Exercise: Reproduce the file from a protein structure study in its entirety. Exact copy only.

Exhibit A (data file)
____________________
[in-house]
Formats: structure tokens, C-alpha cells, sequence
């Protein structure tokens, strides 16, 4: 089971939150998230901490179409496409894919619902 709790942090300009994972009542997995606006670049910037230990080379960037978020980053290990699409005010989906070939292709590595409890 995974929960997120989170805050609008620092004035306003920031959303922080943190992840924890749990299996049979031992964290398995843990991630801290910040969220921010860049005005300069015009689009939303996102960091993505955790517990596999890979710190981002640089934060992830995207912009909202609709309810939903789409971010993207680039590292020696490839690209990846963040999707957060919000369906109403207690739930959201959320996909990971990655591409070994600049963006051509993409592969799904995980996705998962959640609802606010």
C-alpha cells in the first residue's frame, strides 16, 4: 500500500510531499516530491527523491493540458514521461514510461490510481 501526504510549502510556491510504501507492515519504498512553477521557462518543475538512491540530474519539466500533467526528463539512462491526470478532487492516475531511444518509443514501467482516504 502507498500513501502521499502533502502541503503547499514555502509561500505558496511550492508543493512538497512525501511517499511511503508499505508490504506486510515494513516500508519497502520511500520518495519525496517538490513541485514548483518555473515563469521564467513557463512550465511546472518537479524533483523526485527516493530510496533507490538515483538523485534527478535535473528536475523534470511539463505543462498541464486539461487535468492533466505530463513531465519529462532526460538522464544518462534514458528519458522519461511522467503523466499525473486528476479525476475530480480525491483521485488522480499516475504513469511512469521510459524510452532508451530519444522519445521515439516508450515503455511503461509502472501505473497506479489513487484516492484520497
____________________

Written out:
[in-house]
Formats: structure tokens, C-alpha cells, sequence
């Protein structure tokens, strides 16, 4: 089971939150998230901490179409496409894919619902 709790942090300009994972009542997995606006670049910037230990080379960037978020980053290990699409005010989906070939292709590595409890 995974929960997120989170805050609008620092004035306003920031959303922080943190992840924890749990299996049979031992964290398995843990991630801290910040969220921010860049005005300069015009689009939303996102960091993505955790517990596999890979710190981002640089934060992830995207912009909202609709309810939903789409971010993207680039590292020696490839690209990846963040999707957060919000369906109403207690739930959201959320996909990971990655591409070994600049963006051509993409592969799904995980996705998962959640609802606010």
C-alpha cells in the first residue's frame, strides 16, 4: 500500500510531499516530491527523491493540458514521461514510461490510481 501526504510549502510556491510504501507492515519504498512553477521557462518543475538512491540530474519539466500533467526528463539512462491526470478532487492516475531511444518509443514501467482516504 502507498500513501502521499502533502502541503503547499514555502509561500505558496511550492508543493512538497512525501511517499511511503508499505508490504506486510515494513516500508519497502520511500520518495519525496517538490513541485514548483518555473515563469521564467513557463512550465511546472518537479524533483523526485527516493530510496533507490538515483538523485534527478535535473528536475523534470511539463505543462498541464486539461487535468492533466505530463513531465519529462532526460538522464544518462534514458528519458522519461511522467503523466499525473486528476479525476475530480480525491483521485488522480499516475504513469511512469521510459524510452532508451530519444522519445521515439516508450515503455511503461509502472501505473497506479489513487484516492484520497